When it comes to making such a collaboration a success, it’s important to improve levels of trust and understanding between both parties by learning from one another, sharing information, and being transparent. For activists, this can mean going inside the company and even working on the front lines to get a better sense of the business model. This can help come up with solutions that, while delivering societal benefits, are also commercially viable.

Companies face growing pressure from activist groups and stakeholders to do more to tackle ESG issues. But the problems facing society today are simply too complex to be solved by any one institution or sector. What is needed are close relationships beyond philanthropy that involve the commitment of resources by multiple parties to tackle an issue at a deeper level. Such ties can reap benefits for businesses and wider society.

 

This content is based on the Responsible Research in Business & Management award-winning research article, Frenemies: Overcoming Audiences’ Ideological Opposition to Firm-Activist Collaborations , which was published in the Administrative Science Quarterly.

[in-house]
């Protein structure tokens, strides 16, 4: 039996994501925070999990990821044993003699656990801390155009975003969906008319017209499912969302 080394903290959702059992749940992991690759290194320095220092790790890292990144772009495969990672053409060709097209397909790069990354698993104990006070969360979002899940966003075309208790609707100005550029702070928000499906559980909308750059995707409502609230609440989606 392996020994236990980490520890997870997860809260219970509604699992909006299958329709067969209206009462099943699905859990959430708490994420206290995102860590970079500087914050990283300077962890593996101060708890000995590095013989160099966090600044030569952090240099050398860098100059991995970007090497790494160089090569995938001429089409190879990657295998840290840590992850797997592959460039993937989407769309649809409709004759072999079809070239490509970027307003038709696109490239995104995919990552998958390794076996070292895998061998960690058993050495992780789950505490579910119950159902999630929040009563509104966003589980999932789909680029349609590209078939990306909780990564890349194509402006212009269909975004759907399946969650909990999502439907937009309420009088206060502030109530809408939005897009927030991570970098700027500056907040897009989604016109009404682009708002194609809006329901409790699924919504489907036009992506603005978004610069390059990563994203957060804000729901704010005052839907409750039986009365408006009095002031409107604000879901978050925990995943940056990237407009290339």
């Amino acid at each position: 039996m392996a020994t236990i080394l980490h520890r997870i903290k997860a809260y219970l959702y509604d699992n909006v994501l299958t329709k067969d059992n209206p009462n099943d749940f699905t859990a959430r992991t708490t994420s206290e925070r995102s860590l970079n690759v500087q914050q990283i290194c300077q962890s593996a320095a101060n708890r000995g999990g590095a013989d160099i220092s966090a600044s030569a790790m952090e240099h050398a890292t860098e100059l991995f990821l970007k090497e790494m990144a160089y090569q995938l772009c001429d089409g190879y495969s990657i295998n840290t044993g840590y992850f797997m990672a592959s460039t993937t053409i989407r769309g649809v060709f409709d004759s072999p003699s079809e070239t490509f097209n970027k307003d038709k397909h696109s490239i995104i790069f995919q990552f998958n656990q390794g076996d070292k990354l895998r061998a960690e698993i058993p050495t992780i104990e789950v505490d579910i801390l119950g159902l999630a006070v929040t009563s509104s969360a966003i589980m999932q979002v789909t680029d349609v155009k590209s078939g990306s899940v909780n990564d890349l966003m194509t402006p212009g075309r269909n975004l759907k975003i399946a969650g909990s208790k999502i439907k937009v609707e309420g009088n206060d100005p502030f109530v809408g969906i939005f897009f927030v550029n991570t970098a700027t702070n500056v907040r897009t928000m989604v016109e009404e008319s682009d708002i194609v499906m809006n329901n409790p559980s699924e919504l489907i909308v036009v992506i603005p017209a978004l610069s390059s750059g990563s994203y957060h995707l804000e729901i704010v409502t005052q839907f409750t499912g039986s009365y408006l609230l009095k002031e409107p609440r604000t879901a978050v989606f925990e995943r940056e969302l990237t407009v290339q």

Authors

Kate Odziemkowska

Kate Odziemkowska

Assistant Professor of Strategic Management at the Rotman School of Management, University of Toronto.

Kate Odziemkowska is an Assistant Professor of Strategic Management at the Rotman School of Management, University of Toronto. She received her PhD from The Wharton School, University of Pennsylvania. Her research focuses on nonmarket strategy with particular emphasis on firms’ formal collaborations and contracts with nonmarket stakeholders (e.g., activists, social movement organizations, local communities).